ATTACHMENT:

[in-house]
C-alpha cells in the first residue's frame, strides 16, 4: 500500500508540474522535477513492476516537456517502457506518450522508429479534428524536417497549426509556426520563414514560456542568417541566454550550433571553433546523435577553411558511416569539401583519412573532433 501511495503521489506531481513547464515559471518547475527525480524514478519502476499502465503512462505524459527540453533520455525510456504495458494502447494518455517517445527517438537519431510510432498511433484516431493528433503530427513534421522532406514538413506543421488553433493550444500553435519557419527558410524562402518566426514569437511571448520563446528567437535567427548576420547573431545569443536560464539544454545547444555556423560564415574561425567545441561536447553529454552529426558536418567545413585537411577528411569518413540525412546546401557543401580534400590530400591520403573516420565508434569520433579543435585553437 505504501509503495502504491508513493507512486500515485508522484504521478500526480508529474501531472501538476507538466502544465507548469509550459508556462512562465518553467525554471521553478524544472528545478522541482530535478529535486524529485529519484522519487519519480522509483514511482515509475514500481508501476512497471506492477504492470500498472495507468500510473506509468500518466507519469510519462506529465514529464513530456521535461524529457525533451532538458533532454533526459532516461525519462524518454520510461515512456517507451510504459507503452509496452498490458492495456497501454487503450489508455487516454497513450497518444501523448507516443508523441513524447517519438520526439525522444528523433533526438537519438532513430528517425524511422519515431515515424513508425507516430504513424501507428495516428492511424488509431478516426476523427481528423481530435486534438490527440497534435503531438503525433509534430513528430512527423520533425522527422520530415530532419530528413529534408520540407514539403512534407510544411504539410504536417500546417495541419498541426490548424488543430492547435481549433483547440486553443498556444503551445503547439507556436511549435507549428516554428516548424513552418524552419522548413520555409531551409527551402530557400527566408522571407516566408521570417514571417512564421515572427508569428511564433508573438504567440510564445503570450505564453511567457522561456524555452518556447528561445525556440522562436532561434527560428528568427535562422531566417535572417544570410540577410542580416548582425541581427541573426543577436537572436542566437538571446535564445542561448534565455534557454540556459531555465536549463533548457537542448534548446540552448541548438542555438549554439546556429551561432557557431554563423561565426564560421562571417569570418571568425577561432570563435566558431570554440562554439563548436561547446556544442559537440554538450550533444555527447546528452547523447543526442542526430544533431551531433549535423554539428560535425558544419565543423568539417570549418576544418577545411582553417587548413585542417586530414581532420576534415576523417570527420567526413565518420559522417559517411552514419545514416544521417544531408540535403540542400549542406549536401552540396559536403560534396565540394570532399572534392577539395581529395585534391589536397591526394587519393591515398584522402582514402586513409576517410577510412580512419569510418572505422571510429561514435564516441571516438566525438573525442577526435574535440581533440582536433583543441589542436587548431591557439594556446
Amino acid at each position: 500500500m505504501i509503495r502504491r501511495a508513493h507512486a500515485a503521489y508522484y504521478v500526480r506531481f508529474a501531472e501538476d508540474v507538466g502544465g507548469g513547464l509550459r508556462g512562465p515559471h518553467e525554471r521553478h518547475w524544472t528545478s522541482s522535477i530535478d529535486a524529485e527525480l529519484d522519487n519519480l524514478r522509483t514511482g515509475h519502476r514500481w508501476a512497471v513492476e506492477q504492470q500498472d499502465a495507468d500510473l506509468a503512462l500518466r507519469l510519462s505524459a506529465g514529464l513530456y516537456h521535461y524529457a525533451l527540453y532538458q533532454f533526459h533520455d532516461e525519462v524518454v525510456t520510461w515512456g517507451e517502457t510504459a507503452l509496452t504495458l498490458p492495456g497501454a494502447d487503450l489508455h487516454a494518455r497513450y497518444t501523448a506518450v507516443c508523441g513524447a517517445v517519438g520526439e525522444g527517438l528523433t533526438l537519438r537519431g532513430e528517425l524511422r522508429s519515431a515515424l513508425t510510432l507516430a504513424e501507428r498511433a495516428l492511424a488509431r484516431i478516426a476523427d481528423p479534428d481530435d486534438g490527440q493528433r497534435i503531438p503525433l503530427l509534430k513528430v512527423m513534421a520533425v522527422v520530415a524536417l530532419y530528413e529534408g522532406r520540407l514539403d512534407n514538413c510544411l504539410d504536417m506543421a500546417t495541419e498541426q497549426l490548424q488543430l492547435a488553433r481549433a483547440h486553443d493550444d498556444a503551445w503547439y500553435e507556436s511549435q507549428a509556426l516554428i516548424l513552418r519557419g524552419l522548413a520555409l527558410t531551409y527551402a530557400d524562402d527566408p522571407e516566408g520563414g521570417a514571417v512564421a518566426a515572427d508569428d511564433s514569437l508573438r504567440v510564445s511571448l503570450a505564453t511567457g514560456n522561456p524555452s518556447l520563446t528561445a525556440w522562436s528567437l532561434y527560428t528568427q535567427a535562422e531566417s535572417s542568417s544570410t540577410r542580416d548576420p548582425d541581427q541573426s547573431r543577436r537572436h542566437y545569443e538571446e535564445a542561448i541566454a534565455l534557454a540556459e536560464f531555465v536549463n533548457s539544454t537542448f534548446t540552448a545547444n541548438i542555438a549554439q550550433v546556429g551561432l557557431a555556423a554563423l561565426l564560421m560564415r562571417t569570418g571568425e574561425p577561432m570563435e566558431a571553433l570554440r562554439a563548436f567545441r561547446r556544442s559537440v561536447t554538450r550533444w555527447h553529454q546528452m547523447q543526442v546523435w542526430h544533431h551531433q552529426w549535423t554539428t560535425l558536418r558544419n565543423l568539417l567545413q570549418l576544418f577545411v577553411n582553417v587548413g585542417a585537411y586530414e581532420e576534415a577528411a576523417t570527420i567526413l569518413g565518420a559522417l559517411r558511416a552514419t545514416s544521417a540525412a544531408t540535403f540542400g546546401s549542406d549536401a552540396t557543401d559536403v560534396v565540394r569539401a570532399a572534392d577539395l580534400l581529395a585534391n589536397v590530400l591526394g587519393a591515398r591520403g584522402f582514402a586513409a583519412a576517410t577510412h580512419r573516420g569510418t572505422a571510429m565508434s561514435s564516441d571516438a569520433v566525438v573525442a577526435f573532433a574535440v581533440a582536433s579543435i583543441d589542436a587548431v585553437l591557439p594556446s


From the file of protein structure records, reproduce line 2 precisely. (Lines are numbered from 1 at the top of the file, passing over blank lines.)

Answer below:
C-alpha cells in the first residue's frame, strides 16, 4: 500500500508540474522535477513492476516537456517502457506518450522508429479534428524536417497549426509556426520563414514560456542568417541566454550550433571553433546523435577553411558511416569539401583519412573532433 501511495503521489506531481513547464515559471518547475527525480524514478519502476499502465503512462505524459527540453533520455525510456504495458494502447494518455517517445527517438537519431510510432498511433484516431493528433503530427513534421522532406514538413506543421488553433493550444500553435519557419527558410524562402518566426514569437511571448520563446528567437535567427548576420547573431545569443536560464539544454545547444555556423560564415574561425567545441561536447553529454552529426558536418567545413585537411577528411569518413540525412546546401557543401580534400590530400591520403573516420565508434569520433579543435585553437 505504501509503495502504491508513493507512486500515485508522484504521478500526480508529474501531472501538476507538466502544465507548469509550459508556462512562465518553467525554471521553478524544472528545478522541482530535478529535486524529485529519484522519487519519480522509483514511482515509475514500481508501476512497471506492477504492470500498472495507468500510473506509468500518466507519469510519462506529465514529464513530456521535461524529457525533451532538458533532454533526459532516461525519462524518454520510461515512456517507451510504459507503452509496452498490458492495456497501454487503450489508455487516454497513450497518444501523448507516443508523441513524447517519438520526439525522444528523433533526438537519438532513430528517425524511422519515431515515424513508425507516430504513424501507428495516428492511424488509431478516426476523427481528423481530435486534438490527440497534435503531438503525433509534430513528430512527423520533425522527422520530415530532419530528413529534408520540407514539403512534407510544411504539410504536417500546417495541419498541426490548424488543430492547435481549433483547440486553443498556444503551445503547439507556436511549435507549428516554428516548424513552418524552419522548413520555409531551409527551402530557400527566408522571407516566408521570417514571417512564421515572427508569428511564433508573438504567440510564445503570450505564453511567457522561456524555452518556447528561445525556440522562436532561434527560428528568427535562422531566417535572417544570410540577410542580416548582425541581427541573426543577436537572436542566437538571446535564445542561448534565455534557454540556459531555465536549463533548457537542448534548446540552448541548438542555438549554439546556429551561432557557431554563423561565426564560421562571417569570418571568425577561432570563435566558431570554440562554439563548436561547446556544442559537440554538450550533444555527447546528452547523447543526442542526430544533431551531433549535423554539428560535425558544419565543423568539417570549418576544418577545411582553417587548413585542417586530414581532420576534415576523417570527420567526413565518420559522417559517411552514419545514416544521417544531408540535403540542400549542406549536401552540396559536403560534396565540394570532399572534392577539395581529395585534391589536397591526394587519393591515398584522402582514402586513409576517410577510412580512419569510418572505422571510429561514435564516441571516438566525438573525442577526435574535440581533440582536433583543441589542436587548431591557439594556446